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When N,N'-didansyl cystine binds to the cell membranes of vertebrate rods and cones its fluorescence efficiency increases about 20-fold. The entire outer segments of living cones become brilliantly fluorescent. Stained live rods, as well as most freshly detached outer segments, are only weakly fluorescent, but they become brightly fluorescent within a few(More)
Integration of the human immunodeficiency virus type 1 (HIV-1) cDNA is a required step for viral replication. Integrase, the virus-encoded enzyme important for integration, has not yet been exploited as a target for clinically useful inhibitors. Here we report on the identification of new polyhydroxylated aromatic inhibitors of integrase including ellagic(More)
Current pharmacological agents for human immunodeficiency virus (HIV) infection include drugs targeted against HIV reverse transcriptase and HIV protease. An understudied therapeutic target is HIV integrase, an essential enzyme that mediates integration of the HIV genome into the host chromosome. The dicaffeoylquinic acids (DCQAs) and the dicaffeoyltartaric(More)
The dicaffeoylquinic acids (DCQAs) and dicaffeoyltartaric acids (DCTAs) are potent and selective inhibitors of human immunodeficiency virus type 1 (HIV-1) integrase. They also inhibit HIV-1 replication at nontoxic concentrations. Since integrase is an excellent target for anti-HIV therapy, structure-activity relationships were employed to synthesize(More)
3,4,5-Tricaffeoylquinic acid (TCQA) that is not found in intact plant of lettuce leaves was isolated from the cultured cells. The intact plant produced chicoric acid (dicaffeoyl tartaric acid: L-CCA) as well as chlorogenic acid (3-caffeoylquinic acid: 3-CQA) as the major metabolites. After subculturing of the cells for 40 days, the amount of 3,4,5-TCQA(More)
Isolated human immunodeficiency virus (HIV) and HIV-infected human lymphocytes in culture have been imaged for the first time by atomic force microscopy (AFM). Purified virus particles spread on glass substrates are roughly spherical, reasonably uniform, though pleomorphic in appearance, and have diameters of about 120 nm. Similar particles are also seen on(More)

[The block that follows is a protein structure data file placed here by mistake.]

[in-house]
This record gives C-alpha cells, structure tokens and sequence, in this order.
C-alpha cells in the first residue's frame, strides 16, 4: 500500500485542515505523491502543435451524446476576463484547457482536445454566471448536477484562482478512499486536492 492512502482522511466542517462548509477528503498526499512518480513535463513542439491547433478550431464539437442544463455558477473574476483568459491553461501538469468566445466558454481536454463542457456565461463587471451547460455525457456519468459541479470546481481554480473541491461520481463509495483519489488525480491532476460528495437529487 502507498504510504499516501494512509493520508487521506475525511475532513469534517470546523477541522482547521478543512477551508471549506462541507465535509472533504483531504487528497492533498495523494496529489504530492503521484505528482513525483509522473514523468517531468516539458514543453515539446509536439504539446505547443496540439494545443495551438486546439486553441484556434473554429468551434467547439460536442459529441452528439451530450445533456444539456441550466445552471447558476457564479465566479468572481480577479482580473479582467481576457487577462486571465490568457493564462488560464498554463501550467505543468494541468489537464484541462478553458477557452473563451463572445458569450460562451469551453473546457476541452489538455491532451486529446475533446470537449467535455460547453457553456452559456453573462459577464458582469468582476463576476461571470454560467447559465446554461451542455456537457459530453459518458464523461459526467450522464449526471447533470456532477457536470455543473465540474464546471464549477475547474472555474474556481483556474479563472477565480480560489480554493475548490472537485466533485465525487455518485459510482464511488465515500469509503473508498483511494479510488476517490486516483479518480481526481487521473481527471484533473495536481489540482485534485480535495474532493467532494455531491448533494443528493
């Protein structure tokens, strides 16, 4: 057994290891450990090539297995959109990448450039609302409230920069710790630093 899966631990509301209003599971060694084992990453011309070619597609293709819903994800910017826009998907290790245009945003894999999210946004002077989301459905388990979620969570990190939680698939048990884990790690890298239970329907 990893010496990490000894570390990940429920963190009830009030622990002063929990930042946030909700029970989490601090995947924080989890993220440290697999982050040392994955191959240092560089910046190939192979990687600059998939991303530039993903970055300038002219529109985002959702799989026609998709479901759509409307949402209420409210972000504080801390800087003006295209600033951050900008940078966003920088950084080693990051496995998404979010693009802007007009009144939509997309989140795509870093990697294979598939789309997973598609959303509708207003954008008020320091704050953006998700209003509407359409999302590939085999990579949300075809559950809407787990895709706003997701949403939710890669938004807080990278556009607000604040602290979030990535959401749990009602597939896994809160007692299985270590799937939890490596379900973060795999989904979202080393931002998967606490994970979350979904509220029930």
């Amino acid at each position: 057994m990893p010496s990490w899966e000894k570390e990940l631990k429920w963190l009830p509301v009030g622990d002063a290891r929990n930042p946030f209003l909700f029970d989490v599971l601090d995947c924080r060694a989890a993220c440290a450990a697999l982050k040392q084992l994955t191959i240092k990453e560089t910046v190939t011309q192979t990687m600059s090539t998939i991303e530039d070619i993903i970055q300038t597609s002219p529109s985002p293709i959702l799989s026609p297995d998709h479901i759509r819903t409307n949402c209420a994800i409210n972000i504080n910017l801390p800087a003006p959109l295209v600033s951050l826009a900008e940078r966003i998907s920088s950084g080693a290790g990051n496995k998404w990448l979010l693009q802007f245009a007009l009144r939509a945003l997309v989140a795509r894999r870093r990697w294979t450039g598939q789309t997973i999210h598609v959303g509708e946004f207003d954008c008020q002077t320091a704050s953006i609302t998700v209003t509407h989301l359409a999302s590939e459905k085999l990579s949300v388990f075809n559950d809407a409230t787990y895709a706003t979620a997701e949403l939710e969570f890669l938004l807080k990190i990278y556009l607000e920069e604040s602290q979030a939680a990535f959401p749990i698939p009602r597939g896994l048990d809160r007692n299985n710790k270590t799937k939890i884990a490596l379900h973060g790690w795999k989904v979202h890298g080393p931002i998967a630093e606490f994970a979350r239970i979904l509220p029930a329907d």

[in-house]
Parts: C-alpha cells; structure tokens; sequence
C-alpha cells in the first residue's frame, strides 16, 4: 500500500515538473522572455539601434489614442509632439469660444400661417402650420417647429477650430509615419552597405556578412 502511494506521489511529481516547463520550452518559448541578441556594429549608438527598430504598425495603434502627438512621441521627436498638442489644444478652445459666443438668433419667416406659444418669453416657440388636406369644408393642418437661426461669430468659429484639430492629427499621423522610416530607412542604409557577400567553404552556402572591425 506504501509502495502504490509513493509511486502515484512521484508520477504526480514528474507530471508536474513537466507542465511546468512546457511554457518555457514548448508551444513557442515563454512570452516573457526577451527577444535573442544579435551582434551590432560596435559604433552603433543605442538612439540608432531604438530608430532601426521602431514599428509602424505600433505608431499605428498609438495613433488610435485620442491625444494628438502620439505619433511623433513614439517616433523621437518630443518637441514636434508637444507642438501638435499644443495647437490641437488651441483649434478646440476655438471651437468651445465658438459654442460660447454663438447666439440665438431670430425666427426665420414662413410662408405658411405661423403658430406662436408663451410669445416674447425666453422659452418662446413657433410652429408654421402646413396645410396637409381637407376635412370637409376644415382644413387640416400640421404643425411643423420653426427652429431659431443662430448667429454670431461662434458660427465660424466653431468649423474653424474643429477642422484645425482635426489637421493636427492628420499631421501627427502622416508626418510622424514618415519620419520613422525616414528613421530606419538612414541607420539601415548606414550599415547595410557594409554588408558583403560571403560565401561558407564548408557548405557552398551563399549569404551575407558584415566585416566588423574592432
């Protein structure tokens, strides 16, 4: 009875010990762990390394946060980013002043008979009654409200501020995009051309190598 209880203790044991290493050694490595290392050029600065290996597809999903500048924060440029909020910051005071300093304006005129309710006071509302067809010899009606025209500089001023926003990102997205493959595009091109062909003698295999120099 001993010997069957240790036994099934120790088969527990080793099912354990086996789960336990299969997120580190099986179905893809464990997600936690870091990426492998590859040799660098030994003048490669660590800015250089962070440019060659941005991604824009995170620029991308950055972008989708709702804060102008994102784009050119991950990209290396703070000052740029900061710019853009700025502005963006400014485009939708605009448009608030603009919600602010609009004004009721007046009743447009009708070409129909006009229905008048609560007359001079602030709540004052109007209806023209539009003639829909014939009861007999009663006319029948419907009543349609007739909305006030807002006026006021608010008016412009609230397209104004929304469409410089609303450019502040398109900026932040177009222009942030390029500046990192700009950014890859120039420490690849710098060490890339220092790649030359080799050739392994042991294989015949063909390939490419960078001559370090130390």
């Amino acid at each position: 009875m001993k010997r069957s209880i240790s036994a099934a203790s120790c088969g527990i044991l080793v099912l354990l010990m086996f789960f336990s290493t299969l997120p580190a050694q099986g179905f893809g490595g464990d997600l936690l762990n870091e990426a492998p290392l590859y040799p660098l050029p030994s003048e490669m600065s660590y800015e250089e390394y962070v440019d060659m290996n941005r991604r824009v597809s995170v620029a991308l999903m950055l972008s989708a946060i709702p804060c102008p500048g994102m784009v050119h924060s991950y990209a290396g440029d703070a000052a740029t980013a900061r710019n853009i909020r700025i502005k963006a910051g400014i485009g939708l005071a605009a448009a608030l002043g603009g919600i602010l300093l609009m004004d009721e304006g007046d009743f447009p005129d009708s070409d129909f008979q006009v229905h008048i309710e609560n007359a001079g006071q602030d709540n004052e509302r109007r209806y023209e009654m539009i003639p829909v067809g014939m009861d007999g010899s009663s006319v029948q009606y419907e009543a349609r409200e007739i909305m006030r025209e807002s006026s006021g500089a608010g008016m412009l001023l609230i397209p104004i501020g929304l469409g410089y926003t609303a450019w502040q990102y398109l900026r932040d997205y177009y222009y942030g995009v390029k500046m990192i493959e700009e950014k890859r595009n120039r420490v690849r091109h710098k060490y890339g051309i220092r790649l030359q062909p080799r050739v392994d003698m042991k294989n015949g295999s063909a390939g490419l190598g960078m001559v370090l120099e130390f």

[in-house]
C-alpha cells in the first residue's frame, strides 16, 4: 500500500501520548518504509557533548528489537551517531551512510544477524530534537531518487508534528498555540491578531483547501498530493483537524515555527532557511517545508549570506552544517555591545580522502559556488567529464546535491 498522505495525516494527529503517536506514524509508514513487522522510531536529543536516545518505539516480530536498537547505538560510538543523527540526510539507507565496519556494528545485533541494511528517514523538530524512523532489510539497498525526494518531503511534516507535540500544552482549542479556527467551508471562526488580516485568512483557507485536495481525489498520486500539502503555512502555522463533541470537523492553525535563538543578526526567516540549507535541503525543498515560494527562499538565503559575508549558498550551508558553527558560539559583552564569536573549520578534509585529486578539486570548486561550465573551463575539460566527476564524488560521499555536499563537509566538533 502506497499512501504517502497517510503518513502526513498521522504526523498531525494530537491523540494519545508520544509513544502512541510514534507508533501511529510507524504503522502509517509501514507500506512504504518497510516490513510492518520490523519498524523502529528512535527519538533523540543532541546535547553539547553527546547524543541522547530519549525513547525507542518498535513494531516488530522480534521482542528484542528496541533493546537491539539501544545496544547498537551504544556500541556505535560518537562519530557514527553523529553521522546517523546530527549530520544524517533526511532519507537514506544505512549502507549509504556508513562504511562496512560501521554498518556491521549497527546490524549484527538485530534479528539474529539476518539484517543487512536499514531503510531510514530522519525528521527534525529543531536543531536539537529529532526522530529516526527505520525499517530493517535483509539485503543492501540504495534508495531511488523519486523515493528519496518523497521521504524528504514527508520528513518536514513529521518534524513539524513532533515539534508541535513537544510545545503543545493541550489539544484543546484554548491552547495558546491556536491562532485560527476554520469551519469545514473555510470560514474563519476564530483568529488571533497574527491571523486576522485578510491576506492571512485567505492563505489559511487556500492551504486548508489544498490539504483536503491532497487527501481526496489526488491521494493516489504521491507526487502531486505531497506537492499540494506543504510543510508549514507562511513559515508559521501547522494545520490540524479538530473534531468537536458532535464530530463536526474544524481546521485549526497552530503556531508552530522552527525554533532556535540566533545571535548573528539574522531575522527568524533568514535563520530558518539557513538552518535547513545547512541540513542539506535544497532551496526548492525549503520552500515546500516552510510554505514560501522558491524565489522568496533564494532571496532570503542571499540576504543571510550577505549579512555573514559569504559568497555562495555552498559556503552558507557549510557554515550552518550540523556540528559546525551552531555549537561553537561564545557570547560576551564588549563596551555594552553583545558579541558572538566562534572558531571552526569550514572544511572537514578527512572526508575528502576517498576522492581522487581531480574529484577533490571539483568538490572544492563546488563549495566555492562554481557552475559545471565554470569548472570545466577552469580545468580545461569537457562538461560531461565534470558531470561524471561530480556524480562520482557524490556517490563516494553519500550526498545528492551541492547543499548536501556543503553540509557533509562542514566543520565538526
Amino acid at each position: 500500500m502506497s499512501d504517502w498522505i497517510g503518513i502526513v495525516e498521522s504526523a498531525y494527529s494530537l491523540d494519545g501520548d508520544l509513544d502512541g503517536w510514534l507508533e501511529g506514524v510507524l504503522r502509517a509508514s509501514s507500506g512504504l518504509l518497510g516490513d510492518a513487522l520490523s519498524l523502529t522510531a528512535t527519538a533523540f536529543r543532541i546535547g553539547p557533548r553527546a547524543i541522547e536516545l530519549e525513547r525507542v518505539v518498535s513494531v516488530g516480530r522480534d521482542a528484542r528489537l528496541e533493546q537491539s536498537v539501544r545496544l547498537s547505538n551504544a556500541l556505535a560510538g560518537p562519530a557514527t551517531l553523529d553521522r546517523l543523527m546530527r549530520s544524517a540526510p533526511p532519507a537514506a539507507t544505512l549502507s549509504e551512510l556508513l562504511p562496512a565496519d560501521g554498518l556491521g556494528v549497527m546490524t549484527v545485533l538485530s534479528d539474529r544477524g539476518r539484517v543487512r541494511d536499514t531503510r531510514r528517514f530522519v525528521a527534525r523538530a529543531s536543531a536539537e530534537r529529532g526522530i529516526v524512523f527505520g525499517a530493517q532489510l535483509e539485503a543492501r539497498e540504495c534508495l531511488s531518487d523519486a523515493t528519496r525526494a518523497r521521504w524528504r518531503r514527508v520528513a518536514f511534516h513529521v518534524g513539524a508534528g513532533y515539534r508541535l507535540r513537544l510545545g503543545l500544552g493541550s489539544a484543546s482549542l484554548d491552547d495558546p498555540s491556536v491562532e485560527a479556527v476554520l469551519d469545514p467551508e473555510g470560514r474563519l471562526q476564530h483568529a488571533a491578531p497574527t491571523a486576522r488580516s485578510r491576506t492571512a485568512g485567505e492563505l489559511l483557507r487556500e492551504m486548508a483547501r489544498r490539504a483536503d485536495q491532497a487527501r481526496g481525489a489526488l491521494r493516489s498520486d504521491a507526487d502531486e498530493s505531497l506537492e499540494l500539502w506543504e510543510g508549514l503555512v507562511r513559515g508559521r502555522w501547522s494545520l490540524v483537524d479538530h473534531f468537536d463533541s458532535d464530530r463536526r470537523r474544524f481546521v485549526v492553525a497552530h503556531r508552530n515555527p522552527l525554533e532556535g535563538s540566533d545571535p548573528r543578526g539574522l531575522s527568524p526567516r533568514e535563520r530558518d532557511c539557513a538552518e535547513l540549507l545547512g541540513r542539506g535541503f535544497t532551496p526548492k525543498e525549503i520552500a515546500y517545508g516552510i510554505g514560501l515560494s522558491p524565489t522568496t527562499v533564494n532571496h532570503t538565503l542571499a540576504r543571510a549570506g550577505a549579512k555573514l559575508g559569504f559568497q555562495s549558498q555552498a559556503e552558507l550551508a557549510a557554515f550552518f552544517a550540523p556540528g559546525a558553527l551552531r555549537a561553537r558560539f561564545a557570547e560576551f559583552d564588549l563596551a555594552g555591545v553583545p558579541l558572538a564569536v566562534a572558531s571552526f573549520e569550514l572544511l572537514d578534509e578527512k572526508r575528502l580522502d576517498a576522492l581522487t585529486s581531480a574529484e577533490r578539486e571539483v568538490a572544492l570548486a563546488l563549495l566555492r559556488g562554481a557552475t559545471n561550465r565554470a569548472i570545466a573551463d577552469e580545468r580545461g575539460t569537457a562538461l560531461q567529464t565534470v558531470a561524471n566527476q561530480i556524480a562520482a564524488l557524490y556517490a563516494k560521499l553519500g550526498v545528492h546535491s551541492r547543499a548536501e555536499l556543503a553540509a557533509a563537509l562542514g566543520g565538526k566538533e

L-Chicoric acid is an inhibitor of human immunodeficiency virus type 1 (HIV-1) integrase in vitro and of HIV-1 replication in tissue culture. Following 3 months of selection in the presence of increasing concentrations of L-chicoric acid, HIV-1 was completely resistant to the compound. Introduction of the mutant integrase containing a single(More)
HIV-1 replication depends on the viral enzyme integrase that mediates integration of a DNA copy of the virus into the host cell genome. This enzyme represents a novel target to which antiviral agents might be directed. Three compounds, 3,5-dicaffeoylquinic acid, 1-methoxyoxalyl-3,5-dicaffeoylquinic acid, and L-chicoric acid, inhibit HIV-1 integrase in(More)
In addition to their antibacterial activities, certain antimicrobial peptides inactivate enveloped viruses, including the human immunodeficiency virus (HIV). To determine whether peptide bactericidal activities are predictive of antiviral activity, the anti-HIV properties of recombinant human alpha-defensin 5, mouse alpha-defensins, cryptdins (Crp) 3 and 4,(More)
Integration of a cDNA copy of the human immunodeficiency virus (HIV) genome is mediated by an HIV-1-encoded enzyme, integrase (IN), and is required for productive infection of CD4+ lymphocytes. It had been shown that 3,5-dicaffeoylquinic acid and two analogues were potent and selective inhibitors of HIV-1 IN in vitro. To determine whether the inhibition of(More)